Print Posted By Lost in France on 9 Apr 2008 in Real France - Expat Interviews

Living in the Limousin

Linda tells us her story of living in rural Creuse in the Limousin region of France including waking up to find one and half metres of snow had fallen overnight!

Living in CreuseWhat made you move to France?
Having visited France before in the Charente and Brittany area, fell in love with the real rural France. I have been nursing for 30 years and was desperate to leave the hard work and the busy life behind.

Which part of France do you live in?
We live in the Creuse, as rural as you can get yet with all amenities in the local town or at Gueret. Last year was a baptism by fire when all the years' snow arrived in one night, a metre and a half!! We were cut off from civilisation for a week and found that no trouble at all. Though we had some English friends we found it was our French friends that rallied around and offered help. During the spring the forest comes alive and I can spend hours walking the dog searching for wild mushrooms and berries.

Do you have children?
We have only grown up children who reside in the UK, but our dog an English Pointer, thinks he is in second heaven and hunts all day.

Open quote. Interviewee gives their moving to France tips To live in the Creuse you have to be a hardened country-phile and preferably have plenty of income.Close quote

What is your age?
I am 55yrs and my husband is 45yrs. A good combination as when I am tired after doing the garden he takes over.

Where were you born?
I was born in Dorset and my husband in Somerset so the Creuse is very similar to both areas without the hassle of the roads in the summer.

Do you work, if so what do you do and how difficult was it to find work or start a business in France?
My husband is a painter and decorator by trade and I was a nurse. He found work with a French firm on a permanent contract but after 4 months was made redundant. He was paid only minimal wages and once out of work we gradually went through all our savings. The French we found were reluctant to employ because they have had bad experiences with the English previously and my diploma has not been recognised in France so I am unable to work as a nurse. However we have now found employment and though the pay is minimal we can just get by. Living and working in France is just as hard as it is in England but driving to work and then back home again is the time that you can appreciate the wonderful countryside.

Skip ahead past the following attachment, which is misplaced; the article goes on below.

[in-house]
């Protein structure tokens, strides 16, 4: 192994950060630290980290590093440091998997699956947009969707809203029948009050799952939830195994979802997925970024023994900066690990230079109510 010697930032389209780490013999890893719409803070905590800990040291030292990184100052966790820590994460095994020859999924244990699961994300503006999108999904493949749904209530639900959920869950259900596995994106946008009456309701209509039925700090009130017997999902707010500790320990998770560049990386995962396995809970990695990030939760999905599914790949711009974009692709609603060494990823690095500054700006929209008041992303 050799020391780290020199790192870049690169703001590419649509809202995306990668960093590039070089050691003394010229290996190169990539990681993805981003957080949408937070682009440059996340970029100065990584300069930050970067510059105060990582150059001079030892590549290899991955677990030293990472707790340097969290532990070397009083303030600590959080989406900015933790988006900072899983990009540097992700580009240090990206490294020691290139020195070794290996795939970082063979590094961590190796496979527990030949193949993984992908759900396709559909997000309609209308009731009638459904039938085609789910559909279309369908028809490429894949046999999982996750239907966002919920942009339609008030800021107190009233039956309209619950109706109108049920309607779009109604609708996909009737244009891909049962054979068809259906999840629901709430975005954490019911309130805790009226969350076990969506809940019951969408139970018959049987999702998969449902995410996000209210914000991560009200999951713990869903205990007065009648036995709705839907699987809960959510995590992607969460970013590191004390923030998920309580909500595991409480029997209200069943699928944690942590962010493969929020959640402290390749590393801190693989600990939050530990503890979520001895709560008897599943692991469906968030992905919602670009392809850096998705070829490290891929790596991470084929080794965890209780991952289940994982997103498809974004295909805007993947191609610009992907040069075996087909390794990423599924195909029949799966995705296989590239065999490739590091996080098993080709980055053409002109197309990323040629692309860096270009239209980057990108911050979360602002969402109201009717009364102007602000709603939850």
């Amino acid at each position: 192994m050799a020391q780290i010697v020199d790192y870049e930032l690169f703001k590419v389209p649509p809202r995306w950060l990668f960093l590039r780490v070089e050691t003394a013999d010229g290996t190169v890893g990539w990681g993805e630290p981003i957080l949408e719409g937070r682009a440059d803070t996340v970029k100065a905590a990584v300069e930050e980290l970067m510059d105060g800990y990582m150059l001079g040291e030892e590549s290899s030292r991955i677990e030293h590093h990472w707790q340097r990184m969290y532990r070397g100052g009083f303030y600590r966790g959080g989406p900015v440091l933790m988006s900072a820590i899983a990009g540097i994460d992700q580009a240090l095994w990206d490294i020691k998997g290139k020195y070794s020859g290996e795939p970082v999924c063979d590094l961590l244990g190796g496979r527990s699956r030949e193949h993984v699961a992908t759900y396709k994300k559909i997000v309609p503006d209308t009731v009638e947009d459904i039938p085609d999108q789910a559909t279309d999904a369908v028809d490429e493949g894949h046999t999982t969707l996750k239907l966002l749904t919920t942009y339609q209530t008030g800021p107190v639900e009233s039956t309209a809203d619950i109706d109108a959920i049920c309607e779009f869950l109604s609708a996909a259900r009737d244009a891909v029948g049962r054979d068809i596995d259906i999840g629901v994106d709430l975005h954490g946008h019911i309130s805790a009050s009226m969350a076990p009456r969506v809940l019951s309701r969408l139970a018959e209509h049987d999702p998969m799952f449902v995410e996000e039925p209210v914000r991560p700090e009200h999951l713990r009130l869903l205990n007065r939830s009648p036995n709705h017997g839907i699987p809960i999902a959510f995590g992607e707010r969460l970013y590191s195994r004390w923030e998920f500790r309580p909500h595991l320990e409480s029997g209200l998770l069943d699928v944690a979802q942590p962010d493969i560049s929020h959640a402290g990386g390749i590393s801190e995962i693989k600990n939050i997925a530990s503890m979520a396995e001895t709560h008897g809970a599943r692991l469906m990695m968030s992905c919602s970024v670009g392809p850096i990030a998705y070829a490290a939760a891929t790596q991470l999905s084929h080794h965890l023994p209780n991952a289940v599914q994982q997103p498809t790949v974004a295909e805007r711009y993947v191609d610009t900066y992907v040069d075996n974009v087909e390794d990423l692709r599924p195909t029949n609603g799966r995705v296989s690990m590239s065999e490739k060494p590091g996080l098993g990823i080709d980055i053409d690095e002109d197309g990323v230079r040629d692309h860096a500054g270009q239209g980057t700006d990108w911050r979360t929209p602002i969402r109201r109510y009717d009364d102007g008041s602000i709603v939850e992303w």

What was the worst mistake you made when buying in France?
I think the worst mistake we made was in fact the employment issue. The house sale, a private one from English people, went through without a hitch and in 6 weeks.

Your best advice for people considering moving to France?
Ensure that if you want employment to have it before you arrive and if you are self-employed ensure that the work is there. There are a lot of English builders here and not all are reputable, so the reputation of the English has not helped.

Did you find it hard to integrate or adjust to your new life in France and do you have any tips to help others?
When we had the snow last year, one metre and a half overnight, we found that our so called English friends didn't want to know but our French friends all rallied round. A local plumber, Walter by name, brought us a generator and came often to help us. Other French friends took us to their homes for meals and the community spirit was phenomenal!

What's the best thing about living in France?
The roads are the best thing, no traffic and surrounded by stunning countryside. What a joy it is to drive here, each corner bringing a new picture and each dip and twist a breathtaking view.

And the worst?
The worst is the employment and the low wages. To live in the Creuse you have to be a hardened country-phile and preferably have plenty of income.

What do you think?

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